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Tech Super Bowl Ads: Groupon Flops, but It's Not the Only Bomb

When deal-of-the-day marketer Groupon's Super Bowl ad hit the air, it was supposed to be a parody of a celebrity public service announcement for a noble cause that actually talked about supporting your own cause by saving money. The company even hired Academy Award-winning actor Timothy Hutton as the spokesperson, who segues from the people of Tibet being in trouble and their culture in jeopardy to, "But they still whip up an amazing fish curry."

The gag flopped like a dying cod on the deck of a fishing boat. Shades of that Kenneth Cole tweet trying to use the Egyptian uprising as a sales hook. Unfortunately, too many tech companies have too much money and too little marketing savvy. So when things go wrong in ad campaigns, they blow up spectacularly. And while some technology companies did some clever work, a few blew their expensive spots.

Jonathan Green, a colleague of mine, wrote the book Murder in the High Himalaya, which covered the human rights crisis in Tibet as seen through a murder of a young Tibetan trying to escape the country. He's been in the country multiple times. Here's how he described the Groupon ad:

I thought I hallucinated it. Tibet right now is under martial law. You can get 15 years in prison just for sending an email to people in the west about what is going on politically. Plus, it's the highest country in the world and completely land-locked. They don't eat fish curry in Tibet.
Groupon's case was foolish in number of ways. The company wrote that "in spite of how much we'd grown, a ton of people still hadn't heard of Groupon." So management knew it would deal with people new to the company. What did it do? Make itself appear like an organization that wanted to make a buck on a global tragedy. Any time you find yourself explaining your background in philanthropy on a web site, your ad campaign is over before it started. Plus, the company just spent $3 million, and however much it took to produce the commercial and hire Hutton, to make itself look like an insensitive corporate ass.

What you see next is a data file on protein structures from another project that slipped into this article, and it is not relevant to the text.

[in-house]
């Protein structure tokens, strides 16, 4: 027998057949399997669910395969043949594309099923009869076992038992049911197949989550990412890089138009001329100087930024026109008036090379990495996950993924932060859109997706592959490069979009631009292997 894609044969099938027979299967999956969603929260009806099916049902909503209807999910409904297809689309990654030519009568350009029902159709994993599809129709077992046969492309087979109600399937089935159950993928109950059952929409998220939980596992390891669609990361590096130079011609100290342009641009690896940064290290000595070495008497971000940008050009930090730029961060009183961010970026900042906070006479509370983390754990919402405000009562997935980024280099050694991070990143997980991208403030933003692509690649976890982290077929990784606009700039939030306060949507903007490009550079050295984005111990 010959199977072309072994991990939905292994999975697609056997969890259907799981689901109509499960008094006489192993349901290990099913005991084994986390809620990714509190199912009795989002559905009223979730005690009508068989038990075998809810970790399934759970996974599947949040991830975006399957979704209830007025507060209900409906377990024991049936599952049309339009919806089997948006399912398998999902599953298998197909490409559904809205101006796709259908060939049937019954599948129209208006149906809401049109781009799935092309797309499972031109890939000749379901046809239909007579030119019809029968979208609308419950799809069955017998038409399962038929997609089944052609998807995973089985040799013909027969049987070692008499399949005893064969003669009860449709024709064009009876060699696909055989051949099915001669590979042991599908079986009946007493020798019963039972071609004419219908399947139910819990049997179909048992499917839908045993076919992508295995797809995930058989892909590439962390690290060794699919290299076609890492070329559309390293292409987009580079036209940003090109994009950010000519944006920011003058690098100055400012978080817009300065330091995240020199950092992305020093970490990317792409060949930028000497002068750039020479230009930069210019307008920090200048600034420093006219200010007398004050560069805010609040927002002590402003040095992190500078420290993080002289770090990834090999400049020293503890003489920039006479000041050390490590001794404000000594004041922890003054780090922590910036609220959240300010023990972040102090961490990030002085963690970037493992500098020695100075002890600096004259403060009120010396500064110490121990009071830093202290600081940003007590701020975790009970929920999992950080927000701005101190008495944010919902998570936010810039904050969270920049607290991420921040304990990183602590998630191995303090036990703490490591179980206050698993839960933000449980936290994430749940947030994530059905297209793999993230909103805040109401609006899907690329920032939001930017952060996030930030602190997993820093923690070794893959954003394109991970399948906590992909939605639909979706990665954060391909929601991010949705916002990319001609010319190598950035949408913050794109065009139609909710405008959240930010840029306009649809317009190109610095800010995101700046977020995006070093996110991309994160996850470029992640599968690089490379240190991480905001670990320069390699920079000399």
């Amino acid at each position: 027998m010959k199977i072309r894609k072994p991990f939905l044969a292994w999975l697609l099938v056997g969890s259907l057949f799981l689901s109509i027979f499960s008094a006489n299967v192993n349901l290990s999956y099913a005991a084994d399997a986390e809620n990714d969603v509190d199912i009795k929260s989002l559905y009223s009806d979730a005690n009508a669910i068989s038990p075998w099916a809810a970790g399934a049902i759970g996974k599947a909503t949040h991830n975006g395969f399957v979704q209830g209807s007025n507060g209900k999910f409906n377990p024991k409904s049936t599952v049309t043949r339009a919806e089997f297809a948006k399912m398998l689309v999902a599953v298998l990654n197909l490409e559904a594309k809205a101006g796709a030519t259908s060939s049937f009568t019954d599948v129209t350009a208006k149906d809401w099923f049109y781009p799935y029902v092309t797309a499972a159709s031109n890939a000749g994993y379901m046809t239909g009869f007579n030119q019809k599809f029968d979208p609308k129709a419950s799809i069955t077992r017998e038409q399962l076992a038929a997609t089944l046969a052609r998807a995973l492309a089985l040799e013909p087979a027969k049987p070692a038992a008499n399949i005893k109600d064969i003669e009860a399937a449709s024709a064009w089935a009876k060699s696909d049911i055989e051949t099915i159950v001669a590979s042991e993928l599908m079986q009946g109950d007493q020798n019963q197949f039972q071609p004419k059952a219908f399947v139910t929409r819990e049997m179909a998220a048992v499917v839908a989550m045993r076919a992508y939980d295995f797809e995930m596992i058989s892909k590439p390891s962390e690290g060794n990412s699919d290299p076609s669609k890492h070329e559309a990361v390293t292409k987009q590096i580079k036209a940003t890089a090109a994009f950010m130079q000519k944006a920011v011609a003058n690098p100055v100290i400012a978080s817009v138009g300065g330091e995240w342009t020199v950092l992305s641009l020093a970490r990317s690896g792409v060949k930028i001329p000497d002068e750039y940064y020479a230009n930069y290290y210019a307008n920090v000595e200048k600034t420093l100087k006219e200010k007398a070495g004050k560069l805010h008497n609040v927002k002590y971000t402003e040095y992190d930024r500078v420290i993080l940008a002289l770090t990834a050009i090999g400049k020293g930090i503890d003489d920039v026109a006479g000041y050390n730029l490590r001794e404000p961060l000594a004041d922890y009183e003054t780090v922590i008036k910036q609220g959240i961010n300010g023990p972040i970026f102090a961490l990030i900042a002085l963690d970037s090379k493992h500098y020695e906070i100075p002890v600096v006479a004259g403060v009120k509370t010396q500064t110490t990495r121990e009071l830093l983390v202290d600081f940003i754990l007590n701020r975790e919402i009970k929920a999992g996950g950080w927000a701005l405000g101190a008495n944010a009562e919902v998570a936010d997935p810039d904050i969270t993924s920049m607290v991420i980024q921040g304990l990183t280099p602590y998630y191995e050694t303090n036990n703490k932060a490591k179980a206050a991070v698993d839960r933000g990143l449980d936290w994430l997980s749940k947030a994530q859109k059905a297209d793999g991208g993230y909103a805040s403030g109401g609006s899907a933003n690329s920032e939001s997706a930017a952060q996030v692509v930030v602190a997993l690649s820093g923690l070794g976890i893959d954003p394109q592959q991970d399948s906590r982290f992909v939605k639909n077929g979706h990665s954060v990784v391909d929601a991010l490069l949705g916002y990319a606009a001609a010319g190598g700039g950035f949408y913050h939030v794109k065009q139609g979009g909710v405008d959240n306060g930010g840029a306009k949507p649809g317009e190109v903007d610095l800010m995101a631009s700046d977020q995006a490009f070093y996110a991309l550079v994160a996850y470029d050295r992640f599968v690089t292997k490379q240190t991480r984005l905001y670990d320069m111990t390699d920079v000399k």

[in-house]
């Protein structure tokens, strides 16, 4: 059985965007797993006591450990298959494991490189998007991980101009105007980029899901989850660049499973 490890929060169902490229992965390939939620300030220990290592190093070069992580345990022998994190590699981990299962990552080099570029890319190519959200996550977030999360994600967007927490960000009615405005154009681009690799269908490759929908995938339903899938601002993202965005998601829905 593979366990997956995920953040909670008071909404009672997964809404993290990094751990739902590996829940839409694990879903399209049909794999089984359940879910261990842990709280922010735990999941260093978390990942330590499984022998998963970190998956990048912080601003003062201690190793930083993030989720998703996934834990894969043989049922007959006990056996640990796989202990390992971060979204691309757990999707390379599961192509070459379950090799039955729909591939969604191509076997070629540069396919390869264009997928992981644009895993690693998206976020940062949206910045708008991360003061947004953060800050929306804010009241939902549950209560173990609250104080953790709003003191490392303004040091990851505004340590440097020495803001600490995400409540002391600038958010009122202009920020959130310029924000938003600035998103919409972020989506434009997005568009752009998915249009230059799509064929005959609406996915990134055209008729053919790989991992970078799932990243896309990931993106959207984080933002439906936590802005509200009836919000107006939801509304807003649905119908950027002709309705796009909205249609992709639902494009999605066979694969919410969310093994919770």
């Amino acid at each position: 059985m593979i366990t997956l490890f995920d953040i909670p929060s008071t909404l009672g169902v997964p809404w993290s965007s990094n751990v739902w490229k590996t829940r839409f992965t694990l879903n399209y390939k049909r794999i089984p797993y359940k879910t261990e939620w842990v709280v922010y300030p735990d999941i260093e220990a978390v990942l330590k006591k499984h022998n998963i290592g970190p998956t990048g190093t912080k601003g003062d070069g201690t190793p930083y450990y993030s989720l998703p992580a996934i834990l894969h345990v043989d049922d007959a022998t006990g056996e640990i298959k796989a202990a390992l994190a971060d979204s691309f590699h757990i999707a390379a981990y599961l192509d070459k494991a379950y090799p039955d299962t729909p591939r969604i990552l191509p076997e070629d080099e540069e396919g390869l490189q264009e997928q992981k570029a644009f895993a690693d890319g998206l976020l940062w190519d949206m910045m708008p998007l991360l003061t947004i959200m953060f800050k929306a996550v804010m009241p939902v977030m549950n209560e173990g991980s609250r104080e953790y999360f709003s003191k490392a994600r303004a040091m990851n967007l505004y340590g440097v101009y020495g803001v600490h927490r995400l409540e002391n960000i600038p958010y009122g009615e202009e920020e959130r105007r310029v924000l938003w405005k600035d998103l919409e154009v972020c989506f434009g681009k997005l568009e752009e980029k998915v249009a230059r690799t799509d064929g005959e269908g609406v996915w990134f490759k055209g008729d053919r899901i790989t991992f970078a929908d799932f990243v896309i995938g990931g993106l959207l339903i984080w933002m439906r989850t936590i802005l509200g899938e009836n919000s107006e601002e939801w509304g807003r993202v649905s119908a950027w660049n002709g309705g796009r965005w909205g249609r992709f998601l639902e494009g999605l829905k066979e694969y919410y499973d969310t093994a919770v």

It was the worst example of misspent high tech ad dollars during the Super Bowl, though not the only one. Ever since Apple (AAPL) jumpstarted its Mac business with the famous 1984 ad, technology businesses have tried to invest in the same mojo. Unfortunately, what sometimes works so well often doesn't.

The Motorola Mobility (MMI) ad for the Xoom tablet tried to evoke the 1984 theme, with multitudes in hooded outfits. The only "normal" person, taken with one of the drones, created a simple animation, superimposed an image of flowers, and got her to take the first step into individuality. Here's a hint: If you want to evoke one of the icon ads of the last 50 years, do it well and creatively. (And if your product will cost $800, make sure it obviously does more than its major competitor.)

Bad taste was the substitute for wit for Teleflora. Pushing its site to send flowers for Valentine's Day, the company had a guy take Faith Hill's advice to speak from his heart and then send a message to his girlfriend that her "rack is unreal."'s (CRM) 15-second ads to push and doing "impossible things" were impossible to follow with any interest.

But not all of high tech was a disappointment. CarMax made a funny observation of how foreign customer service seems to people today, tied the ad in to the theme of the company's business, and managed to at least make a benefit promise to a consumer.

And E*Trade had its spokesbaby give a straightforward explanation of benefits while introducing just enough distraction from a cat to help viewers remember it.

So, it is possible for high tech to use a Super Bowl spot effectively. It just takes studying ads other than Apple's and remembering that bad taste and executive ego are not replacements for a good idea competently executed. That is, unless you can make fun of your own reputation for sexist advertising, like

Unfortunately, that only works if you don't then run a fourth quarter ad that becomes the most disliked ad for its treatment of women as sex objects whose lives and choices are bought and paid for by the company.


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